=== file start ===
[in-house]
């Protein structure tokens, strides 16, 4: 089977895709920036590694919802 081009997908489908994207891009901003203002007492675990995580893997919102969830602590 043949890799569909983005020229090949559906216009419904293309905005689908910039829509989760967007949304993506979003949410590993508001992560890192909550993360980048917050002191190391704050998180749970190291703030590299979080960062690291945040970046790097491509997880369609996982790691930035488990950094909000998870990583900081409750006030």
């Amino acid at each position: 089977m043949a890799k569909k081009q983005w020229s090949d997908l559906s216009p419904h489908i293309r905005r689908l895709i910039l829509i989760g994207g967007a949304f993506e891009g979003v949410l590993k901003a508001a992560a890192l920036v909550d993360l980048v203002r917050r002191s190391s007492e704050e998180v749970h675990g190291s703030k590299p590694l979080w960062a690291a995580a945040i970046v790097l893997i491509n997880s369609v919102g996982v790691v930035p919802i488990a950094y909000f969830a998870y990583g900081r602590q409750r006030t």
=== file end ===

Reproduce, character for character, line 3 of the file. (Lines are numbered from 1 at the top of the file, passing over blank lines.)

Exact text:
């Amino acid at each position: 089977m043949a890799k569909k081009q983005w020229s090949d997908l559906s216009p419904h489908i293309r905005r689908l895709i910039l829509i989760g994207g967007a949304f993506e891009g979003v949410l590993k901003a508001a992560a890192l920036v909550d993360l980048v203002r917050r002191s190391s007492e704050e998180v749970h675990g190291s703030k590299p590694l979080w960062a690291a995580a945040i970046v790097l893997i491509n997880s369609v919102g996982v790691v930035p919802i488990a950094y909000f969830a998870y990583g900081r602590q409750r006030t």